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dc.contributor.authorStuart, Elizabeth A.
dc.contributor.authorDuGof, Eva
dc.contributor.authorAbrams, Michael
dc.contributor.authorSalkever, David
dc.contributor.authorSteinwachs, Donald
dc.date.accessioned2019-07-09T12:53:29Z
dc.date.available2019-06-12T18:25:07Z
dc.date.issued2013-12-01
dc.description.abstractElectronic health data sets, including electronic health records (EHR) and other administrative databases, are rich data sources that have the potential to help answer important questions about the effects of clinical interventions as well as policy changes. However, analyses using such data are almost always non-experimental, leading to concerns that those who receive a particular intervention are likely different from those who do not, in ways that may confound the effects of interest. This paper outlines the challenges in estimating causal effects using electronic health data, and offers some solutions, with particular attention paid to propensity score methods that help ensure comparisons between similar groups. The methods are illustrated with a case study describing the design of a study using Medicare and Medicaid administrative data to estimate the effect of the Medicare Part D prescription drug program among individuals with serious mental illness.en_US
dc.description.sponsorshipThis research was supported by the National Institute of Mental Health (K25MH083846, Principal Investigator Stuart; R01MH079974, Principal Investigator Steinwachs). We thank Jack Clark for his expert SAS programming work on this project, and Pradeep Guin for his research assistant support.en_US
dc.description.urihttps://egems.academyhealth.org/articles/abstract/10.13063/2327-9214.1038/en_US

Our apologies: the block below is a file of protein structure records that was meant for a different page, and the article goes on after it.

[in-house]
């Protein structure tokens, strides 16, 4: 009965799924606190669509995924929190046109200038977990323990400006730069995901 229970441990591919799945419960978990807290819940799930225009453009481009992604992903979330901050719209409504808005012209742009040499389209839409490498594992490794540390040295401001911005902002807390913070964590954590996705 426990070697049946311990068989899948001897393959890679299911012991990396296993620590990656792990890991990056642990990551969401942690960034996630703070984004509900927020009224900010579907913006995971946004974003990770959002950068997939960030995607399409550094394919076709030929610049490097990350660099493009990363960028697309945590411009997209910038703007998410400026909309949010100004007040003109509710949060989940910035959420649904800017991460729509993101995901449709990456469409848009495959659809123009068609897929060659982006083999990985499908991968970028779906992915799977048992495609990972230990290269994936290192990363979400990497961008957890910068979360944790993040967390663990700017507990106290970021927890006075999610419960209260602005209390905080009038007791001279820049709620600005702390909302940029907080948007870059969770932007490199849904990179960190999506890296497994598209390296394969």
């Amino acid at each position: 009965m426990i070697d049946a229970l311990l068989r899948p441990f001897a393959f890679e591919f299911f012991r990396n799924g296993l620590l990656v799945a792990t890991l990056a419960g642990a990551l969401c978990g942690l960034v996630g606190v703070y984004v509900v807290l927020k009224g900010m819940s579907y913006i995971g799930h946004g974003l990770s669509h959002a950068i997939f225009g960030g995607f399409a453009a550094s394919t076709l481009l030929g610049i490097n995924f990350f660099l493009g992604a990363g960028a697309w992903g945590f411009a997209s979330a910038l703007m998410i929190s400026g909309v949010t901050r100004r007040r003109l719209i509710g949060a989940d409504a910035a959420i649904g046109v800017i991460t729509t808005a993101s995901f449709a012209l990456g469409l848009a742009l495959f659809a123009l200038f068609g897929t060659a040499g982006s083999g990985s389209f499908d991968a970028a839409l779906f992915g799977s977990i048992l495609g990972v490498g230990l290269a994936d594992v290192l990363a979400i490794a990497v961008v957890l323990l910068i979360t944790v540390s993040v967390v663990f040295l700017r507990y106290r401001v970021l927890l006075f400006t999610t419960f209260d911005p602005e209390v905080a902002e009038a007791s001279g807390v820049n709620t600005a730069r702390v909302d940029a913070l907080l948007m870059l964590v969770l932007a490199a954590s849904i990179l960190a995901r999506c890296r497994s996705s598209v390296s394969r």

dc.format.extent12 pagesen_US
dc.genrejournal articlesen_US
dc.identifierdoi:10.13016/m2x01g-vbqb
dc.identifier.citationStuart EA, DuGof E, Abrams M, Salkever D, Steinwachs D. Estimating Causal Effects in Observational Studies Using Electronic Health Data: Challenges and (some) Solutions. eGEMs (Generating Evidence & Methods to improve patient outcomes). 2013;1(3):4. DOI: http://doi.org/10.13063/2327-9214.1038en_US
dc.identifier.urihttp://doi.org/10.13063/2327-9214.1038
dc.identifier.urihttp://hdl.handle.net/11603/14059
dc.language.isoen_USen_US
dc.publisherUbiquity Pressen_US
dc.relation.isAvailableAtThe University of Maryland, Baltimore County (UMBC)
dc.relation.ispartofOther Hilltop Institute (UMBC) Works
dc.relation.ispartofUMBC Faculty Collection
dc.relation.ispartofUMBC School of Public Policy
dc.relation.ispartofUMBC Sociology, Anthropology, and Health Administration Policy Department
dc.rightsThis item is likely protected under Title 17 of the U.S. Copyright Law. Unless on a Creative Commons license, for uses protected by Copyright Law, contact the copyright holder or the author.
dc.rightsAttribution-NonCommercial-NoDerivs 3.0 Unported (CC BY-NC-ND 3.0)*
dc.rights.urihttps://creativecommons.org/licenses/by-nc-nd/3.0/*
dc.subjectPropensity scoresen_US
dc.subjectnon-experimental studyen_US
dc.subjectbig dataen_US
dc.titleEstimating Causal Effects in Observational Studies Using Electronic Health Data: Challenges and (some) Solutionsen_US
dc.typeTexten_US


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This item is likely protected under Title 17 of the U.S. Copyright Law. Unless on a Creative Commons license, for uses protected by Copyright Law, contact the copyright holder or the author.
Except where otherwise noted, this item's license is described as This item is likely protected under Title 17 of the U.S. Copyright Law. Unless on a Creative Commons license, for uses protected by Copyright Law, contact the copyright holder or the author.